John H. Overholt, a curator at Houghton Library and avid tweeter @john_overholt, hopes to display diverse collection of books and build a welcoming atmosphere.
John H. Overholt, a curator at Houghton Library and avid tweeter @john_overholt, hopes to display diverse collection of books and build a welcoming atmosphere. By Courtesy of Stu Rosner

The Heart of Harvard’s Houghton Library

Despite being a soft-spoken lover of books, John H. Overholt is not your typical librarian.
By Nicole B. Farina

Despite being a soft-spoken lover of books, John H. Overholt is not your typical librarian.

Overholt’s official title at Houghton Library is “Curator of the Donald and Mary Hyde Collection of Dr. Samuel Johnson and Early Books and Manuscripts.” Responsible for almost all of Houghton’s pre-1800 materials, Overholt manages a great deal of the library’s collection.

But in his spare time, Overholt shares his knowledge of and experience with rare books to the rest of the world. In 2002, he went on national television to compete as a contestant on Jeopardy; he won, despite incorrectly answering the literature-themed Final Jeopardy question.

“Alex [Trebek] actually said, ‘Now you would expect John Overholt, being a librarian, would know this one,”’ Overholt says. “And I said, “Yes, you would expect that,” when they revealed the wrong answer.”

Overholt uses his Twitter account for outreach, and he has amassed over 20,000 followers and 46,000 tweets since joining the site roughly ten years ago. He usually tweets several times a day. His content ranges from the relatable (“It’s really lovely out today. I’d go outside more often if the wi-fi was better,” accompanied with a photo of a half-empty beer on a backyard table - @john_overholt, 10/13/2019) to the things that only a rare books librarian would say (“I whacked my knee hard into a marble column but I didn’t drop the medieval manuscript I was carrying. This has been my most curatorial tweet.” - @john_overholt, 10/19/2019).

Overholt says his presence on the site helps “demystify” the experience of visiting a library like Houghton and interacting with rare books and manuscripts.

“I really love sharing the things that I’m doing, not just with other colleagues, but with people who just think books are interesting, because I think they’re really interesting, too!” he says with a smile.

Overholt has worked with rare books since he was an undergraduate at Washington University in St. Louis. He started at Houghton in 2004, and in June of this year, his role at the library expanded dramatically, as he became responsible for most of the pre-1800 collection.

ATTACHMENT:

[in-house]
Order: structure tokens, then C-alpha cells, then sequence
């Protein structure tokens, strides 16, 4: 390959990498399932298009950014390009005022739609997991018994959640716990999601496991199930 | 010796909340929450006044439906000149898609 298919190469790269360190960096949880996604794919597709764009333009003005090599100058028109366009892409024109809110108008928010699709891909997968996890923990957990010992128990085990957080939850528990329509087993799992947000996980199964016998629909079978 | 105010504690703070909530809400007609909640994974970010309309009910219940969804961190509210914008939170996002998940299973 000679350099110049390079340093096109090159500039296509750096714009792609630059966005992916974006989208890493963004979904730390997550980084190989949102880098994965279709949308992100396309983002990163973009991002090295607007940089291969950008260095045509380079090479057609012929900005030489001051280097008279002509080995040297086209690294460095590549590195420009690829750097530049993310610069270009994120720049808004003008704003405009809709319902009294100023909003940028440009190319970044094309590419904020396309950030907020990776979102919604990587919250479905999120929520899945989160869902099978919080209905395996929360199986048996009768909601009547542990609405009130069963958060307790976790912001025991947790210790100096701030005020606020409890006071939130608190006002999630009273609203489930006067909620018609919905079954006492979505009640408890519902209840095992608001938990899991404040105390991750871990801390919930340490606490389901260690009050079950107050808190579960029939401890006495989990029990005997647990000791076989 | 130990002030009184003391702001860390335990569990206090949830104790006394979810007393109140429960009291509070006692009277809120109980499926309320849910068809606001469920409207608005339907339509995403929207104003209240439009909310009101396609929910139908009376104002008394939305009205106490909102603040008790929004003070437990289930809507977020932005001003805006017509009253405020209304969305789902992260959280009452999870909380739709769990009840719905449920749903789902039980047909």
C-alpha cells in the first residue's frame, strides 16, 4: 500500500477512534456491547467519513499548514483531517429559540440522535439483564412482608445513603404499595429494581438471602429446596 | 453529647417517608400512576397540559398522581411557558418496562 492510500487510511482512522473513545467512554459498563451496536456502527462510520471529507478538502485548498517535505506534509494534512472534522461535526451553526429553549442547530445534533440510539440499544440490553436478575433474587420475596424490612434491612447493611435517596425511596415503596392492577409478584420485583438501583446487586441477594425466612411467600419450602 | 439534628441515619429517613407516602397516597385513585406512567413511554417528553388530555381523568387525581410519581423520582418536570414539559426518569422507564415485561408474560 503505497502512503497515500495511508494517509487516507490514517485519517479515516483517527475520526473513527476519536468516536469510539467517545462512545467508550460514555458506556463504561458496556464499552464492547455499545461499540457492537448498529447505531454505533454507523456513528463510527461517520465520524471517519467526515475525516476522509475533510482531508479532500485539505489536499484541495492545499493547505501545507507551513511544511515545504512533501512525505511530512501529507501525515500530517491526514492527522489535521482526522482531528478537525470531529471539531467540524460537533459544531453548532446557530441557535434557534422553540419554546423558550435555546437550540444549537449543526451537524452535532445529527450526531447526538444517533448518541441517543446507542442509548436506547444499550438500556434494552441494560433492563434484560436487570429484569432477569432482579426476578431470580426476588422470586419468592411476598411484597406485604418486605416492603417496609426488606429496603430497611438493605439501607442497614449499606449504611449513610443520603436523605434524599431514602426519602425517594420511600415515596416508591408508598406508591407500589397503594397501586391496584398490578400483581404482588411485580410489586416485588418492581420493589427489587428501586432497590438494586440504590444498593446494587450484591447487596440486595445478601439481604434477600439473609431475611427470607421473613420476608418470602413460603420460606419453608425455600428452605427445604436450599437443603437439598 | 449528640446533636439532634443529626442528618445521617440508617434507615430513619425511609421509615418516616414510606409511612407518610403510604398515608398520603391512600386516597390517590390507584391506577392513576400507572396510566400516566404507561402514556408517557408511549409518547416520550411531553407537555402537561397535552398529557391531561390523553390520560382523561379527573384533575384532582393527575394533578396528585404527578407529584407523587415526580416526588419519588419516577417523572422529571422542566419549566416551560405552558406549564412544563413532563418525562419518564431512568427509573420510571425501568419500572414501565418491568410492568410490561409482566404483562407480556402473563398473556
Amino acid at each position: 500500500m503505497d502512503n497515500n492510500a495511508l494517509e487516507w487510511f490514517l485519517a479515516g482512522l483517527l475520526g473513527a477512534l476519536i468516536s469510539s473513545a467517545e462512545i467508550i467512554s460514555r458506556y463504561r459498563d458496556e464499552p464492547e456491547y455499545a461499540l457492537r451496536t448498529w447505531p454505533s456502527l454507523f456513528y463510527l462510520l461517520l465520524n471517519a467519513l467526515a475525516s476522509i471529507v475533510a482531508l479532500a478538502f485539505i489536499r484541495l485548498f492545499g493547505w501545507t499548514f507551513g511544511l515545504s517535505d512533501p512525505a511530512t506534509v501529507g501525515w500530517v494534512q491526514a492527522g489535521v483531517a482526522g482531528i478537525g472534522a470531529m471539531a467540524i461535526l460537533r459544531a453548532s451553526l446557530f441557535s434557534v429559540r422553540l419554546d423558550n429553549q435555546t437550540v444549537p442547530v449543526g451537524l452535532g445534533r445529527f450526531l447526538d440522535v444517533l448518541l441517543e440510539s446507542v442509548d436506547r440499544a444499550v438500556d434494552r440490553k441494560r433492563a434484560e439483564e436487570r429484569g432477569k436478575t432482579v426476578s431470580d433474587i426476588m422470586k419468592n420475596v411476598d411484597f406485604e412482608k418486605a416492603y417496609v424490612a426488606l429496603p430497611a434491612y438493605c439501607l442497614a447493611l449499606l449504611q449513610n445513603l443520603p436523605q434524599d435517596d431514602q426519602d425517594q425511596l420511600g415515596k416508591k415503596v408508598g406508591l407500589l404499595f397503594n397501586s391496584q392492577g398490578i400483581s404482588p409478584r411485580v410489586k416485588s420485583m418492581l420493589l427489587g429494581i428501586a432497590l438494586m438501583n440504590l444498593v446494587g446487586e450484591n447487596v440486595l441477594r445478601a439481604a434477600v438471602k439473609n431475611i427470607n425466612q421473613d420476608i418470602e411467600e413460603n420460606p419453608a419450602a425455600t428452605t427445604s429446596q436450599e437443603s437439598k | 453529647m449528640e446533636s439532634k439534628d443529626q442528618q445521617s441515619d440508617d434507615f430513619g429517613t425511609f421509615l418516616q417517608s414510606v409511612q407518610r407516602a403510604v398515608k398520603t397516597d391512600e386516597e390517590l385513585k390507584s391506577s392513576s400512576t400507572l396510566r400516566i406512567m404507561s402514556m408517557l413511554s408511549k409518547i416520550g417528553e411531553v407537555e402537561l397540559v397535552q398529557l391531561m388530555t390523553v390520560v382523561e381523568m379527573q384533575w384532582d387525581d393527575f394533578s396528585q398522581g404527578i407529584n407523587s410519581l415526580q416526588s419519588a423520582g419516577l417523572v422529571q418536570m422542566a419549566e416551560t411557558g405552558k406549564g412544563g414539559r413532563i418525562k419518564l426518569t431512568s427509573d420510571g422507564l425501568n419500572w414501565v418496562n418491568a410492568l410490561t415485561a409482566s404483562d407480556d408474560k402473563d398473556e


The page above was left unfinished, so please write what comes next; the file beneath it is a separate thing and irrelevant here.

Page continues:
When making new acquisitions for Houghton, Overholt concentrates on finding unique copies of books –– such as those with annotations from early readers, or mistakes in a first edition printing –– which produce feelings of connection to the people who made and used them in their time period.

One of Overholt’s favorite items is known as The Little Gidding Harmony, or as he calls it, a ‘cut-and-paste’ Bible. In England during the 1600s, the women of a small religious community fashioned clippings from Matthew, Mark, Luke, and John into one continuous narrative of the Gospel that better suited their tastes than a conventional Bible. They took great pride in the construction, even adding illustrations from other sources. The women then used the book in their everyday lives.

“That [book] feels so personal and powerful to me,” Overholt says.

He is also interested in materials that were not intended for preservation. For instance, cheaply produced and widely-disseminated publications might have sold thousands of copies, but because few people thought they were worth saving, such an artifact may exist in very small numbers today. Acquiring one of these unique pieces, Overholt says, can drastically increase the knowledge we have about culture at the time of publication. “I'm very interested in collecting that kind of stuff because it's got so much more opportunity to change what we know.”

Overholt emphasizes the importance of understanding Houghton’s materials as physical objects because their tangible qualities reveal just as much as, if not more than, their internal content. The design and layout of the books reveal information about the artifact’s time period and context, keeping in-person visits to Houghton relevant even as its materials become increasingly digitized.

Although Houghton’s publications are from the increasingly distant past, the library is facing towards the future. In an effort to make the library more accessible, Houghton is undergoing renovations until autumn of 2020.

For the past 77 years, Houghton’s lobby was devoted to displaying bookcases full of works written by upper-class white men. While Overholt notes the importance of these authors and their influence, he recognizes that exhibiting an unvarying collection of materials is no longer representative of Houghton’s vision.

“We’re putting in new display cases that will, instead of just being a spine, be designed to display individual pieces out and open, and to rotate them so that you’re constantly seeing new things every time you come into the library. I think that’ll give a much more realistic impression of what kind of place we are, what we do, and why you might want to keep coming back.”

“I want us to feel like a friendly place, a place that’s welcoming, and a place that’s excited to have you come in and have an experience with something neat in our collection,” he says. “Because we’re just as excited about it, too.”

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